How Do You Solve a Problem Like Millennials?

poverty, children, neighbor

poverty, children, neighbor

The term “Millennials” refers to the generation born after 1980. They are coming of age and entering the job market in the early years of the new millennium. Currently, a great many people seem to be channeling The Sound of Music and singing, “How do you solve a problem like Millennials?”

The Worrisome Trends

Simon Sinek, a motivational speaker, became a social media sensation last month when his video discussing the management Millennials in the workplace went viral. A new television comedy, The Great Indoors, spoofs the angst of Millennials in the workplace. In the days following the recent presidential election, I received at least six different emails from various college administrators giving me resources to support the fragile psyche of the Millennials I encounter on campus. Is there really such a high degree of psychological dysfunction in this generation?

As a college professor, I come in contact with hundreds of Millennials every day. Generally, my students are wonderful people and I thoroughly enjoy my interactions with them, both inside and outside the classroom. But I also see trends that are worrisome. For example, too many of my students measure their self-worth by their career success. They feel like failures if they are not climbing the career ladder like a rocket. And they expect to be promoted up that career ladder not necessarily based on their concrete performance but upon their emotional desire to advance.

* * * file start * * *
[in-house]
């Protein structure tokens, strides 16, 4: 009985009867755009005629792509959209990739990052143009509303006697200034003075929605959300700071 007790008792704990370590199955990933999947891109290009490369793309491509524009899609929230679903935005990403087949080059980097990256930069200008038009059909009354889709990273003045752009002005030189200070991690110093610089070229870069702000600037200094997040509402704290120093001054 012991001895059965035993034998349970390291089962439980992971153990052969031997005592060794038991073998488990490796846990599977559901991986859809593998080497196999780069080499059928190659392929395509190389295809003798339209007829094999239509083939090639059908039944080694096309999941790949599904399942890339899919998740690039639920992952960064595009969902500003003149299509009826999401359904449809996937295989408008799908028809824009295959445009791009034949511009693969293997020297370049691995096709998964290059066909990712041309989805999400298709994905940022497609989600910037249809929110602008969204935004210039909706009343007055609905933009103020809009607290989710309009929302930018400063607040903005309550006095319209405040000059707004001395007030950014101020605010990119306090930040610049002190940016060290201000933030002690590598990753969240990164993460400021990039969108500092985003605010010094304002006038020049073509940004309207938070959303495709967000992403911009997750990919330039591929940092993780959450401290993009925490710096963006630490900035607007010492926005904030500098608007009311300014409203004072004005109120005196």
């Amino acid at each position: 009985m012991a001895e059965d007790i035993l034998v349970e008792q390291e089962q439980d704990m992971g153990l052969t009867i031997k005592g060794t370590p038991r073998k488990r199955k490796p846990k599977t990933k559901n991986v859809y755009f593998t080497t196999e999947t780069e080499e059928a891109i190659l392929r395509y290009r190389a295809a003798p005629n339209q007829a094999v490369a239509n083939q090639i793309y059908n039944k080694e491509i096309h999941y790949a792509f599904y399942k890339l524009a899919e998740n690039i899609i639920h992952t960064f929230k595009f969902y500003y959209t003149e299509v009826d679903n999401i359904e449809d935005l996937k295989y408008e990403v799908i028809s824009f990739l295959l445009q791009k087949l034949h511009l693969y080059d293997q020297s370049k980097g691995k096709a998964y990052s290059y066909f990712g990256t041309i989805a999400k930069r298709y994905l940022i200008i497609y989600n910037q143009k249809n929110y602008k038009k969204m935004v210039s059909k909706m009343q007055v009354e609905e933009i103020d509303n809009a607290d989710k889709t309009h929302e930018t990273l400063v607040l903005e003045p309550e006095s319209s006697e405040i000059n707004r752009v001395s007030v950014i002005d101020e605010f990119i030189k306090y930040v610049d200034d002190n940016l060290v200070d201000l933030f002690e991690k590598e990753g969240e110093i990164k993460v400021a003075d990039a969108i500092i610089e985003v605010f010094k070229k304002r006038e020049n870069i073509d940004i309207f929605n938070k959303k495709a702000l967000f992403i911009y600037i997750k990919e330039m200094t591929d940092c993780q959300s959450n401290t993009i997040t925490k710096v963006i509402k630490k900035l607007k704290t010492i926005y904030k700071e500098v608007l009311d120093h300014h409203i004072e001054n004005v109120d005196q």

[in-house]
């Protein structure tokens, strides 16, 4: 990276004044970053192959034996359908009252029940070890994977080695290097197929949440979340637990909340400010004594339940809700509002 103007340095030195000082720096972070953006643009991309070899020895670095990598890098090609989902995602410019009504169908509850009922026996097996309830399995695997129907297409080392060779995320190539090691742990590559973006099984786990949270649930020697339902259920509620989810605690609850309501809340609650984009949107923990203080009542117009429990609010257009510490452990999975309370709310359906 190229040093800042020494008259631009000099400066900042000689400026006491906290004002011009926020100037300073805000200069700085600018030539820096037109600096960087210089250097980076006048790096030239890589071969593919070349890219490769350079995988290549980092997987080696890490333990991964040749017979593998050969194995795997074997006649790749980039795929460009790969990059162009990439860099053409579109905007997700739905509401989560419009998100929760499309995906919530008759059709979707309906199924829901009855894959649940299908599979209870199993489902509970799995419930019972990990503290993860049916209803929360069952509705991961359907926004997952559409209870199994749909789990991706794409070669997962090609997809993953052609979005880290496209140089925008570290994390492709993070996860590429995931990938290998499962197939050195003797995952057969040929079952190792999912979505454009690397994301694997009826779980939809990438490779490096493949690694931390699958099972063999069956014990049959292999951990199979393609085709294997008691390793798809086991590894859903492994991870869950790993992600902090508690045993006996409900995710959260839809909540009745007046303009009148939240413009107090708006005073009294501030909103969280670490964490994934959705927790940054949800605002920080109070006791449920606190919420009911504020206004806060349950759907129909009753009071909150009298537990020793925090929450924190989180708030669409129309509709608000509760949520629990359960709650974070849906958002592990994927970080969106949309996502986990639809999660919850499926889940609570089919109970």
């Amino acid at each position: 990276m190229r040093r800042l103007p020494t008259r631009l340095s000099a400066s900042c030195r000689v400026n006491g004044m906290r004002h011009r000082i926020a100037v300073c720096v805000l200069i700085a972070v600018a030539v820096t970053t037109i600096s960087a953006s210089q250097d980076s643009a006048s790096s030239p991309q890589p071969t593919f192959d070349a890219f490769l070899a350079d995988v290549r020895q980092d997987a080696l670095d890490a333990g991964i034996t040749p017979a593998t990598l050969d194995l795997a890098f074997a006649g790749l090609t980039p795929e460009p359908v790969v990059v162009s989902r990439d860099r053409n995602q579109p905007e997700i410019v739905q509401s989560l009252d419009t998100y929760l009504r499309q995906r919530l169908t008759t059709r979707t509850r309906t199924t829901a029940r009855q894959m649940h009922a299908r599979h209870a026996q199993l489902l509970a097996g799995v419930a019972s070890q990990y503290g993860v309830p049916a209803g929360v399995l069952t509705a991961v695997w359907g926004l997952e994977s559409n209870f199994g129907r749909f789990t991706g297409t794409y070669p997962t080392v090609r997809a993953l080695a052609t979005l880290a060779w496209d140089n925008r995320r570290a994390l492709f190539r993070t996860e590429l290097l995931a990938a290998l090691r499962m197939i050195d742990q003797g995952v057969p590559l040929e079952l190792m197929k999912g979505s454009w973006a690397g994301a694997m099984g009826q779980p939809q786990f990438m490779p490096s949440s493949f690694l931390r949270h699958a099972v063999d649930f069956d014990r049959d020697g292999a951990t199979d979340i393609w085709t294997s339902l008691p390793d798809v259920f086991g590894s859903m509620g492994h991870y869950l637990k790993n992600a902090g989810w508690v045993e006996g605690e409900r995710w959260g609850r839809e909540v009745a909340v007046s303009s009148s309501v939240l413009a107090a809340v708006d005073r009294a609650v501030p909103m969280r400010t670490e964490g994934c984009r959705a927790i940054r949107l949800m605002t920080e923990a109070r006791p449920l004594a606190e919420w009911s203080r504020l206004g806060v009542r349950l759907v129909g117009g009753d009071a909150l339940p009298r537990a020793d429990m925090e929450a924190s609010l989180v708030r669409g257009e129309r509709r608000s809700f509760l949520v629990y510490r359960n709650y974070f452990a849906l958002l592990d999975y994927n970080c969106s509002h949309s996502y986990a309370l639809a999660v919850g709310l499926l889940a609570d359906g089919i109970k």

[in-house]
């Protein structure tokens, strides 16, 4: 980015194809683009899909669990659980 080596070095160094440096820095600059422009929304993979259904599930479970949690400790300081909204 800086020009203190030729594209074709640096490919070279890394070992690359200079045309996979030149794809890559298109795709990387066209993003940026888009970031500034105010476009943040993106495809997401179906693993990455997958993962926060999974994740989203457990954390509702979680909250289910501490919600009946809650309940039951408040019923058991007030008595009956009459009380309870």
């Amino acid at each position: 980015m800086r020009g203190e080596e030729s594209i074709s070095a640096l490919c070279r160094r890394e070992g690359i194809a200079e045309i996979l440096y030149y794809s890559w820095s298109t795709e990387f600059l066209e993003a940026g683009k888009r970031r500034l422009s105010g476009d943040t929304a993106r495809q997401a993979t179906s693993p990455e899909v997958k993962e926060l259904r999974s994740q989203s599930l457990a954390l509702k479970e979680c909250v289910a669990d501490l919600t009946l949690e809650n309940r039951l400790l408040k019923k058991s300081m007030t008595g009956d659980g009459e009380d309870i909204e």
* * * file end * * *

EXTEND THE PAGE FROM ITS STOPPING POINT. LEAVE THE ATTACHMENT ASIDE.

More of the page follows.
The Cultural Messages

This is not surprising if you think about the cultural messages they received throughout their formative years. Everything they did was acknowledged and celebrated. Aging out of pre-school was rewarded with a cap and gown ceremony. Awards, regardless of their significance, were carefully logged and archived for the all-important resume.

I remember a back-to-school night when my youngest was in third grade. The teacher explained how she planned to teach spelling at various levels, depending on the academic abilities of the students. Several parents became hysterical when they realized that their child could earn a B because they were being given more challenging spelling words than a child who earned an A with easier words. That would be a blemish on their permanent record.

By the time these students reach high school, their extra-curricular activities have been carefully groomed to make sure they have the greatest impact on their college admission application. It is critical that they get into the right school to get the right degree to get the right job to achieve true happiness.

Why Are Millennials Not Happy?